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Greece: More Local Traditions Inscribed on National Intangible Cultural Heritage List

“Tiganites t’ Agiou”, Corfu. Photo source: culture ministry

Greece has added seven traditional practices on its National Intangible Cultural Heritage list. All traditions originate from popular island and mainland destinations.

Announced recently by the Culture Ministry, the news follows the inscription on the National Intangible Cultural Heritage list of 15 traditions, customs and events, during the last two months.

The list now includes the following culinary customs, religious ceremonies and events that take place on the islands of Corfu, Lefkada and Nisyros as well as in Evritania, Vlasti in Kozani and Nea Karvali in Kavala:

Corfu: Tiganites t’ Agiou

On December 12, Corfu celebrates its patron saint, Aghios Spyridonas, with the preparation and offering of “tiganites” a special kind of dough similar to pancakes.

These are called “tiganites t’agiou” which in Greek means “the saint’s pancakes”.


– Ambali ball game

Ambali, Lefkada. Photo source: culture ministry

Ambali is a traditional game originating from the bocce ball game which was developed in ancient Rome.

It is played with a wooden ball in a specially designed outdoor field.

– Ladopitta

The ladopitta (oil pie) of Lefkada is a traditional sweet made of olive oil, flour, sugar or honey and grape syrup.

It is offered as a dessert in weddings, christenings and other family occasions.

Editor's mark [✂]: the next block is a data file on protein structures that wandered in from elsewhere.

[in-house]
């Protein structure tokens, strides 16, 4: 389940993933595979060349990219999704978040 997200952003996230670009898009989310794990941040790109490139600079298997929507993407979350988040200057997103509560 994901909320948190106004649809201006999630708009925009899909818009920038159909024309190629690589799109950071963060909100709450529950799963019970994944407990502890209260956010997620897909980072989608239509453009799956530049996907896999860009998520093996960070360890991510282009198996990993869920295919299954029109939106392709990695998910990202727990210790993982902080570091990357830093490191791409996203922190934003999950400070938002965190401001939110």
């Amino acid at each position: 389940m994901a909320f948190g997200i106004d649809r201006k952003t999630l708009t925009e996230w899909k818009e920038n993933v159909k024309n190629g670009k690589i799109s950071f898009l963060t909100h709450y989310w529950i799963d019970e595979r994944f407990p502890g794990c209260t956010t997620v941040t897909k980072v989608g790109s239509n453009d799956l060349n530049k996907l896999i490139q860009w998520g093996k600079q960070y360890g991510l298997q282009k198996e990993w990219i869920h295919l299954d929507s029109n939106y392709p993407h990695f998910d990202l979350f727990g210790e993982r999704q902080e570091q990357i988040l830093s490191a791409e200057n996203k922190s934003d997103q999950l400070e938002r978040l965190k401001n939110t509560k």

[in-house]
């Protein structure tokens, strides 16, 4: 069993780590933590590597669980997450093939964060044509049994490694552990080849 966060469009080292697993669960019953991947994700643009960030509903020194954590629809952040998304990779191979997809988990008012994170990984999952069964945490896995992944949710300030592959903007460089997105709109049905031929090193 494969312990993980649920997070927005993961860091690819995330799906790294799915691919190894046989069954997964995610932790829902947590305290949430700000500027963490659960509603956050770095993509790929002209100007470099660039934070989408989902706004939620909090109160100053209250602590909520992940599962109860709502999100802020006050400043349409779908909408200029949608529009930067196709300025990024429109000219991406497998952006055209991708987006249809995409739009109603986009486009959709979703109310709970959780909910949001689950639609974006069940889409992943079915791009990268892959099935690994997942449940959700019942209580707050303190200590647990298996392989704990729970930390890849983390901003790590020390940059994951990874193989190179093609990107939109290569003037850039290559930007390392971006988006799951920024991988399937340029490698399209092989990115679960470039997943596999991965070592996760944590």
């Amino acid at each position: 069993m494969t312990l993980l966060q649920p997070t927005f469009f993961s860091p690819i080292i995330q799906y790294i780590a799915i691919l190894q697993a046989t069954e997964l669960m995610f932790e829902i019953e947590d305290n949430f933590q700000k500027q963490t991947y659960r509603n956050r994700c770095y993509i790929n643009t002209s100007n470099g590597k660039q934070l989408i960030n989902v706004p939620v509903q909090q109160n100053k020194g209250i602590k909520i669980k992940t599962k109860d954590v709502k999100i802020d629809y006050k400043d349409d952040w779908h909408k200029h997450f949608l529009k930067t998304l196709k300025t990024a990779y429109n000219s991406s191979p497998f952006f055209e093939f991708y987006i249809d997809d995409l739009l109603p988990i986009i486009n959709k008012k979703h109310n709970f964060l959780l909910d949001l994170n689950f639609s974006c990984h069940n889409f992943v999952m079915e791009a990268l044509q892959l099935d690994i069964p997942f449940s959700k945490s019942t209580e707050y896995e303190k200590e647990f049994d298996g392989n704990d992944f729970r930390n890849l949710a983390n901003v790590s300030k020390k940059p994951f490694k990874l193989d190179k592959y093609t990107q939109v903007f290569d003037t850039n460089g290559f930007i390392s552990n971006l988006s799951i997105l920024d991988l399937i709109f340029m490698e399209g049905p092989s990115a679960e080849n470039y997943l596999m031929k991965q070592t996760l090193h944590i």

Ladopitta, Lefkada. Photo source: culture ministry

Nysiros: Kouppa, Kamares dances

The Kamares dance and the tradition of Kouppa are both elements of the cultural tradition of Nisyros.

The Kouppa dance is performed during the local “panigyri” festival with the aim to promote social cohesion.

Kamares is also a traditional dance of Nisyros performed during the local “panigyri” on the national holiday of August 15 (also known as Dekapentavgoustos) that is dedicated to the Dormition of Virgin Mary.

Evritania: Kalimera songs

Kalimera custom, Evritania. Photo source: culture ministry

The Kalimera songs are performed in Megalo Chorio, Evritania, on the eve of Epiphany day (January 5) by men in the sound of the davul, a thong-braced double-headed cylindrical drum and the clarinet. Their lyrics wish “good morning” to the head of the house, his wife and children who offer singers – known as the “Kalimerades” – food, drinks and money.

With the money raised, the “Kalimerades” organize a big celebration on Epiphany day for the village’s residents and visitors.

Kozani: Manouri cheese of Vlasti

Manouri cheese making, Vlasti. Photo source: culture ministry

The traditional process of manouri production is conducted in Vlasti by cattle breeders who during the summer keep their herds on the mountainous areas of Askio and Mouriki.

Manouri is a semi-soft, fresh white mixed milk-whey cheese made from goat or sheep milk. In Vlasti, the cheese is produced daily, immediately after milking the animals.

Every August, the residents of Vlasti hold a manouri festival to celebrate cheese production.

Kavala: Sagia ceremony in Nea Karvali

Sagia, Nea Karvali. Photo source: culture ministry

Every year, on the eve of Epiphany day, the residents of Nea Karvali in Kavala celebrate, the new year with the Sagia ceremony. Originating from Gelveri in Cappadocia, in 1925 the custom was brought to Nea Karvali by refugees.

During Sagia, the young residents of Nea Karvali disguise themselves as horned creatures with masks and bells, and walk around the streets singing and teasing passers-by and housewives. They end up at the village’s square where they light a huge fire, jumping, dancing and signing.

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